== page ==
I just landed at JFK and as I’m making my way out of the airport, I see a diner.
I’ve always had a fascination with diners. I’m not sure exactly why. Maybe I’ve tried really hard to assimilate into life in America. Maybe I’ve just watched Gilmore Girls too many times. I’m not sure, but I’ve always been drawn to diners.
High-end restaurants have their place with some people, but for me, it’s diners that are special in how simple they are.
Diners aren’t pretending to be something else. In fact, many of them are the same, no matter where you go.
They serve the same basic food on an enlarged menu, sometimes with pictures. The servers are friendly (sometimes too friendly), but they’re raw at the same time. (It may be my next project to just ask servers in diners about their lives. They’re hidden in plain sight.) There’s always a set of regular customers that have built some sort of rapport with the servers–sometimes by ordering the same thing every time.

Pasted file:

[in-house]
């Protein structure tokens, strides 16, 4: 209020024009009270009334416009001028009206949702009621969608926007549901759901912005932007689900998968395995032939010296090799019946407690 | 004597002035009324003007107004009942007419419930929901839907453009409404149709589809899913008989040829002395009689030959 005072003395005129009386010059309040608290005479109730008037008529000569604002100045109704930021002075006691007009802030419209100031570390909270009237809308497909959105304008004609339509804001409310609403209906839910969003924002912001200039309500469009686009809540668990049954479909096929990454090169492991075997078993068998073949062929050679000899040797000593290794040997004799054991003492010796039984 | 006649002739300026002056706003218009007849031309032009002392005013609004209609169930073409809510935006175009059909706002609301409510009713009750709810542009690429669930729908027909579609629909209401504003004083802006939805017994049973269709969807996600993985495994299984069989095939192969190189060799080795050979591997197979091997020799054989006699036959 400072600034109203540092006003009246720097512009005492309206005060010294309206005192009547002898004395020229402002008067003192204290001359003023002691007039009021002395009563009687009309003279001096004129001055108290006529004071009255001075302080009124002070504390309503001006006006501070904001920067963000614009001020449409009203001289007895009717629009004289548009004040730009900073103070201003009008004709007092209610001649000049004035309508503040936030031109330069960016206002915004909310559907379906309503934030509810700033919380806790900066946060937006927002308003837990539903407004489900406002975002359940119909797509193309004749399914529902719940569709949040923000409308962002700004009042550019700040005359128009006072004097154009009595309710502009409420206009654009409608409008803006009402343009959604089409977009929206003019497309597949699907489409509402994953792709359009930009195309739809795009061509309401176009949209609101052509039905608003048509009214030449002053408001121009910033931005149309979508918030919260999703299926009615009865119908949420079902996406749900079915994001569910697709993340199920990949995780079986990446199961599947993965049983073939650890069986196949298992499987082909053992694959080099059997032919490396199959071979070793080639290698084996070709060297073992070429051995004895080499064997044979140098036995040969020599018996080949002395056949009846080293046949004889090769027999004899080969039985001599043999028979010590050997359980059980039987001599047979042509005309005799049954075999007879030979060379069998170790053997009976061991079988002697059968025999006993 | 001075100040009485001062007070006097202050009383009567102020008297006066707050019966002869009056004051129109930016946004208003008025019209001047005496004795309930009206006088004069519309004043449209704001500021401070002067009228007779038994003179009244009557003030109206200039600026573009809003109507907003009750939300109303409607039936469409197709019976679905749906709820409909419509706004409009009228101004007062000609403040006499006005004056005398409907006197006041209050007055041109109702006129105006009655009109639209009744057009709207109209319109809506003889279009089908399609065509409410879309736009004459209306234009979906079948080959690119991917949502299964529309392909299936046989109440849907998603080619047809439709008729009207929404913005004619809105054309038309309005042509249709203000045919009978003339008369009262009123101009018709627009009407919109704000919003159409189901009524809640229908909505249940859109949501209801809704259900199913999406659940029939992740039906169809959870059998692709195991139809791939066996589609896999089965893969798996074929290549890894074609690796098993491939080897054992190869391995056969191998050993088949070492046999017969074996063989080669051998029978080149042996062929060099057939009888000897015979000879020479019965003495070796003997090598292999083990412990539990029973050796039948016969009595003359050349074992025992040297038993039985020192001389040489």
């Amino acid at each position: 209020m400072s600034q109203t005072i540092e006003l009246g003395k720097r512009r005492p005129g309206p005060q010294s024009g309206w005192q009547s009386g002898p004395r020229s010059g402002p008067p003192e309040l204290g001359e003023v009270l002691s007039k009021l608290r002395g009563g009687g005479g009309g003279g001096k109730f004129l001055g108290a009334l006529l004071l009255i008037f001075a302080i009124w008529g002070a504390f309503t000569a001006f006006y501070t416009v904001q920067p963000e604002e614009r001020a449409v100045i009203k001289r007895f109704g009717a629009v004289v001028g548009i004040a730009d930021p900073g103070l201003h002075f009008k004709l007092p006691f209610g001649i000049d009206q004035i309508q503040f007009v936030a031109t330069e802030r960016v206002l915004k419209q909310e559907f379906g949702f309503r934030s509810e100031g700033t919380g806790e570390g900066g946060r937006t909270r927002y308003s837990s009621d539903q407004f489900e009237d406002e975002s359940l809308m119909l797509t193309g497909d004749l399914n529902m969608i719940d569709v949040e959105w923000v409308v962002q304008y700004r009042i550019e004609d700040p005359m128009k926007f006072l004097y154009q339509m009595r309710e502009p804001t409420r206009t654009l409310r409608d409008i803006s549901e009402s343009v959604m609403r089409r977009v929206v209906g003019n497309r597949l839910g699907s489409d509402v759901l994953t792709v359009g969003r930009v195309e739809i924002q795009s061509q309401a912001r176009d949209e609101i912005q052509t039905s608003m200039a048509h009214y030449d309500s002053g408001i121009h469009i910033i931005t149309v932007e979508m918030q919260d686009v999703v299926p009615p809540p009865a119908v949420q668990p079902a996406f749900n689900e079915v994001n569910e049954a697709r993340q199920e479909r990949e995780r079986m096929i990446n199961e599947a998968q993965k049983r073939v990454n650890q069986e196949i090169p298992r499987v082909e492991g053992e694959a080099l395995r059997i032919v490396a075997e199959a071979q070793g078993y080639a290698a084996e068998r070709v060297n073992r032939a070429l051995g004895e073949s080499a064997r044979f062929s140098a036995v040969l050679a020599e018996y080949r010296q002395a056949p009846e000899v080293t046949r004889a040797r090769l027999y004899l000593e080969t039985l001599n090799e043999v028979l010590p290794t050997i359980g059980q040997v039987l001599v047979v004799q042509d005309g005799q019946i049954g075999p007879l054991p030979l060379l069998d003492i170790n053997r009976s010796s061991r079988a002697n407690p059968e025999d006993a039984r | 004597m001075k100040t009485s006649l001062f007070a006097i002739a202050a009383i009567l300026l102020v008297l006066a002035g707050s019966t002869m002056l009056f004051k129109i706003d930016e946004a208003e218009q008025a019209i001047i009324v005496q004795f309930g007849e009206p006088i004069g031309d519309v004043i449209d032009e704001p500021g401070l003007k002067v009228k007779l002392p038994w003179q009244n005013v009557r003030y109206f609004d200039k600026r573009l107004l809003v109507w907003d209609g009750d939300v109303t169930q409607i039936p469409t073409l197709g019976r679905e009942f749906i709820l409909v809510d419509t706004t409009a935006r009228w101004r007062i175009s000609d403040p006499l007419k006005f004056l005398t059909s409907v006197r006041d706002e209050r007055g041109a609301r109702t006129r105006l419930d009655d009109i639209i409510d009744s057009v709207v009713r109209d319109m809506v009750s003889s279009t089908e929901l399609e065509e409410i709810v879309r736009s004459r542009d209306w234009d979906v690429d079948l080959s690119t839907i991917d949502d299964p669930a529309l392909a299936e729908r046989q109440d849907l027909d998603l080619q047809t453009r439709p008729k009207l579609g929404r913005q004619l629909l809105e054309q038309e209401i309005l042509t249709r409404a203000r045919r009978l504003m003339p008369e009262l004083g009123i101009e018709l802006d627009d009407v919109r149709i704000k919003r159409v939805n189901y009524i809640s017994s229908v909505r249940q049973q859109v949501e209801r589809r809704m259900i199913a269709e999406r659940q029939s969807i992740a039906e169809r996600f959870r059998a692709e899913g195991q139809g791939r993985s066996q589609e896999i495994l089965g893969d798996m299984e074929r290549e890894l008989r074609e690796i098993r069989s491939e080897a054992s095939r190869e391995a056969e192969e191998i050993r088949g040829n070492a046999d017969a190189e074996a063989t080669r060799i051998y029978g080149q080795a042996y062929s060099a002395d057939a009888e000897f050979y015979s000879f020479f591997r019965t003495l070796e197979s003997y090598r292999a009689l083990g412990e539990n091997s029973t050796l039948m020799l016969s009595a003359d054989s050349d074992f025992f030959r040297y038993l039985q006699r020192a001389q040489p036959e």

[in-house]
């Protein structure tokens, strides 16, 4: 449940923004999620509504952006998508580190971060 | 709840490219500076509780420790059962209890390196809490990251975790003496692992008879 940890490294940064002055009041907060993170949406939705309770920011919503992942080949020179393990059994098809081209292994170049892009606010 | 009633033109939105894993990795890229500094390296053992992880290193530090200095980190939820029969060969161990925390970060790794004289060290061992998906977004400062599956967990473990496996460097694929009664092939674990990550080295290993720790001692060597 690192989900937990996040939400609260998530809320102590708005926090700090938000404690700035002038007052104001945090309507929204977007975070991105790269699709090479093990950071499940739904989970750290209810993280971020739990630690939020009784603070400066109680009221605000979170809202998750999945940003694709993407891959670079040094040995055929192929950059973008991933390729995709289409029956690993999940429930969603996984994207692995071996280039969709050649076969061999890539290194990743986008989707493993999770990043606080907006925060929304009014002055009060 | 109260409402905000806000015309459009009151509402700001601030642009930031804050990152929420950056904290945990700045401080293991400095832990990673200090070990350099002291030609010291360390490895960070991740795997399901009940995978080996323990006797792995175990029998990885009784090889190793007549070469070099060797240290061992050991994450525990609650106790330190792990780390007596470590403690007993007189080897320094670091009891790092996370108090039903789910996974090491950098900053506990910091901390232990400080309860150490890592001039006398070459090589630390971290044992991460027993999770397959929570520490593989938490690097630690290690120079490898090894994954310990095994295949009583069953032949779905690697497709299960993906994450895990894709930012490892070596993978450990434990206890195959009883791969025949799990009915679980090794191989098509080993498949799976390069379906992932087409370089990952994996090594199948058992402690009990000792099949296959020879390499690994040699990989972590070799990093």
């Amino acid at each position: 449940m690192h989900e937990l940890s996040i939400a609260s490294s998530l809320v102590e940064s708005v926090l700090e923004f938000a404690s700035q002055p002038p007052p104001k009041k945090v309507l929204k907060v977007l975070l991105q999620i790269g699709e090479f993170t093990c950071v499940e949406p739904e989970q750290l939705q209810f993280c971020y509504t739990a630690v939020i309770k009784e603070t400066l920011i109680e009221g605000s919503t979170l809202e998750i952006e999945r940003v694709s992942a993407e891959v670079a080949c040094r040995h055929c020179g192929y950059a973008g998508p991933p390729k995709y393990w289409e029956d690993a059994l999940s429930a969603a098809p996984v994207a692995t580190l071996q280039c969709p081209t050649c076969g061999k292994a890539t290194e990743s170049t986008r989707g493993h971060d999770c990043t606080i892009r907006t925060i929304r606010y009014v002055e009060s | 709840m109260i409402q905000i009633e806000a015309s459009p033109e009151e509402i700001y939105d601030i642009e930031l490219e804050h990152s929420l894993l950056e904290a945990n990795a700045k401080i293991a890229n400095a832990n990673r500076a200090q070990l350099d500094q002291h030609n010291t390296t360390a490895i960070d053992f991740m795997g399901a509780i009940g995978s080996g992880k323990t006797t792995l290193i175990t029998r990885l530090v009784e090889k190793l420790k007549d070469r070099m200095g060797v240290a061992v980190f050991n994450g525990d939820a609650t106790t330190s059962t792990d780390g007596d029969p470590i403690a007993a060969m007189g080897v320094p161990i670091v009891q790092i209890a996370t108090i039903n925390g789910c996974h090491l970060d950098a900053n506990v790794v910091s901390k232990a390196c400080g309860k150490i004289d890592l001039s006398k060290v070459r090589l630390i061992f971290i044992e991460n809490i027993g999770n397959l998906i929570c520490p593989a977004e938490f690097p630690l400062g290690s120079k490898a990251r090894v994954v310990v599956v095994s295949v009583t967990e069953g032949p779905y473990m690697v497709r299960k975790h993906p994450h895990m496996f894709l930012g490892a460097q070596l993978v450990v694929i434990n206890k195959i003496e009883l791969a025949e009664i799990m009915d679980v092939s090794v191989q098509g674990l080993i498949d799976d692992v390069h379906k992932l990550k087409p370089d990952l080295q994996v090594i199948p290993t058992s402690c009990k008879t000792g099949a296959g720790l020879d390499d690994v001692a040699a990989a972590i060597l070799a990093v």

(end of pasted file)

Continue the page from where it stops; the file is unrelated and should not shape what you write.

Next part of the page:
Diners kinda feel like home but unfamiliar too. I’m not sure how.
I used to go to a diner near my apartment sometimes. Usually, I needed to think something through. Sometimes I needed to break down. Often I didn’t want to go home quite just yet.
There, I would order something and think. Finally, whenever I would break down, to distract myself, I observed the diners: what they were eating, what they talked about, how they reacted when someone walked through the door, especially in the dead of winter.
It’s a habit I still have: to lose myself in sonder, the realization that each person around you is living a life as complex as your own.
Thinking about someone else’s life, someone else’s problems always puts things in perspective for me. And for some reason, a diner is one of the best places to do just that.